Wednesday, 22 August 2007

Thank goodness tomorrow is another day!

A client I've been working with for a couple of months has been an absolute gem. I wrote about her a few days ago - she does all her assignments and really takes to heart the changes she needs to make. As a result she's reaching the goals she set really quickly. I'll have mixed feelings when I finish working with her - pride that I've had a small part to play in her success and sadness that I probably won't work with her again for quite a while. She'll be flying solo and doing it very well. She's also referring people to me for business coaching, as she's so pleased with the quick results.

By contrast, I offered to help someone who was really struggling. I don't often take on pro-bono clients and I certainly won't do it again in a hurry after this experience. I've been working with this person on building their business on and off for over a year. She has been a bit of a nightmare with not wanting to work on assignments and keeping to appointments - which should have warned me. I've shared what I do in my business. In business coaching or any kind of coaching, the relationship is built on trust - which I believe works both ways.

This person has repaid me in the last few days by competing head to head with a workshop I'm running (coming in at a lower price and just a week before my published date). I still can't believe it, even some of the content description was obviously lifted from my web page. I cannot begin to describe how hurt I feel.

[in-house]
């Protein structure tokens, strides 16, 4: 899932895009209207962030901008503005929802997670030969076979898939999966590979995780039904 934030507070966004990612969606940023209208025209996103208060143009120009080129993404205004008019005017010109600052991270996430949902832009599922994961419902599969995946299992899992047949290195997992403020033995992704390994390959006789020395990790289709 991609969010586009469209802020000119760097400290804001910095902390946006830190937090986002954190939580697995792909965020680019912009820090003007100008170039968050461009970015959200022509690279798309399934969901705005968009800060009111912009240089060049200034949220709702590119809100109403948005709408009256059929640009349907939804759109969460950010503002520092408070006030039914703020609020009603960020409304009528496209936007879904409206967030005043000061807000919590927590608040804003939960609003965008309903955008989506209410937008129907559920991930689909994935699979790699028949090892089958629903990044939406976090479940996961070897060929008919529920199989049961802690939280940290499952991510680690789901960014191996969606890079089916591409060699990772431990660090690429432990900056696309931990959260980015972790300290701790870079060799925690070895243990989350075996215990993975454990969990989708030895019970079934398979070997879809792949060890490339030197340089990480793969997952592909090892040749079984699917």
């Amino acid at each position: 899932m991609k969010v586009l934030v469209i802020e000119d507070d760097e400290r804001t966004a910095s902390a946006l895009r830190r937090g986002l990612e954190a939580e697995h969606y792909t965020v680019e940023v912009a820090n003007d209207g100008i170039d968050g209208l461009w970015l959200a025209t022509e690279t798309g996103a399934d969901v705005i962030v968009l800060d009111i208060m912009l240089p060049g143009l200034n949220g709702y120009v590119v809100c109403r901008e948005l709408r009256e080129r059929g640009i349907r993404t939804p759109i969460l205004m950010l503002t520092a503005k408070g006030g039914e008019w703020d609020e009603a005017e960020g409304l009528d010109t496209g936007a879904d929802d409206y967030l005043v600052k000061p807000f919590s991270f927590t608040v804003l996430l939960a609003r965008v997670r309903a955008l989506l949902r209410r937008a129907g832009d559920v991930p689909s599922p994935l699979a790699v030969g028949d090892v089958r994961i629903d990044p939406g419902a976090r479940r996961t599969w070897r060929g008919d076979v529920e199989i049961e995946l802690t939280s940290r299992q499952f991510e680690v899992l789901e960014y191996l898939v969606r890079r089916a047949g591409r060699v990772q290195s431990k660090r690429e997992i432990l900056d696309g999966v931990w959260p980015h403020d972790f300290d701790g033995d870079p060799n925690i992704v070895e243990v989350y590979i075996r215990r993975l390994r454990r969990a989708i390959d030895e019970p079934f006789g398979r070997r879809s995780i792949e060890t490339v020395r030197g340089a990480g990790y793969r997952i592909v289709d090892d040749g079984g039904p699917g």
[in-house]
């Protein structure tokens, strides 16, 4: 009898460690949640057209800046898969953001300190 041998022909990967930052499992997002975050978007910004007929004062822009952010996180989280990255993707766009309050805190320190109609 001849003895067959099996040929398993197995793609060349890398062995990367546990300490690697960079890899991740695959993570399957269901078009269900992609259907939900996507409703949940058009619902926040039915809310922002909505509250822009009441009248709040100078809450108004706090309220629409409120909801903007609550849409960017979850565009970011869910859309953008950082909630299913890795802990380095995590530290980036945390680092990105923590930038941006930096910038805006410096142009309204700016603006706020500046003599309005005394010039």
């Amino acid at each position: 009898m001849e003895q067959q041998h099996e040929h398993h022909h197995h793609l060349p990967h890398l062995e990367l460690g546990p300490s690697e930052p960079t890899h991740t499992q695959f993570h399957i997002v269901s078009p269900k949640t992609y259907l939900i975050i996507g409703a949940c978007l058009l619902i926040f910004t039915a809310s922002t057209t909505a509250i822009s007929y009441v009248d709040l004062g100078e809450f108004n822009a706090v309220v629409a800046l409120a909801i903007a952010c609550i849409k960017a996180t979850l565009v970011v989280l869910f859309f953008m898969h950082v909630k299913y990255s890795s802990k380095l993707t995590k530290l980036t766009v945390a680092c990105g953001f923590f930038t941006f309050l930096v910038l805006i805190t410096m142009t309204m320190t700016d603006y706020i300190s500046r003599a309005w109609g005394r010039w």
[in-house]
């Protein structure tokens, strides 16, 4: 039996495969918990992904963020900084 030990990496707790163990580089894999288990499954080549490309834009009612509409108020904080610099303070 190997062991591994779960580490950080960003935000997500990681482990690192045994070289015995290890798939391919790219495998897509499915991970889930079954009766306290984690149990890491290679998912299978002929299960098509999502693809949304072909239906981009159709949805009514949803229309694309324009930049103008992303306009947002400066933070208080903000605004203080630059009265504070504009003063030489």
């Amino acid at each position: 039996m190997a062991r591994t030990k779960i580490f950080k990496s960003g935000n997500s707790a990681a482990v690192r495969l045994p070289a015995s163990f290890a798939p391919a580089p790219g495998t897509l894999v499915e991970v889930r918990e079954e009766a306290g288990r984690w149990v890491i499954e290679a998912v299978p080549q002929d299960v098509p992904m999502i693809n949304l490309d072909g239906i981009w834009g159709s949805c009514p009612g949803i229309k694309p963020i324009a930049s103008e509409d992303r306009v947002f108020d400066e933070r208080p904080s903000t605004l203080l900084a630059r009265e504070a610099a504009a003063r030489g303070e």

The reason I decided to share this experience is, firstly to show the contrast between how wonderful some clients can be, and secondly to call for some good business etiquette and manners! I have plenty of other competitors in my geographical area and we manage to avoid treading on each other's toes (most of the time!).

To finish the story, I emailed this ex-coaching client to express my hurt and disappointment and to terminate the coaching relationship. The reply I received was full of denial (different content, different location, about 20 miles away), it was obvious that she didn't accept that what she was doing was in direct competition. I chose not to reply.

This afternoon, I found a notice that this person is delivering a talk to a group of small business owners (that we both belong to). This talk has the same title and subject as one that I deliver and is being held just 5 miles down the road. If that isn't copy catting, I don't know what is.

Trust is a vital part of my business but sometimes it can leave you feeling a bit battered and bruised. Still, as Scarlett said : "I can't think about it now. I'll go crazy if I do. I'll think about it tomorrow. After all, tomorrow is another day!"

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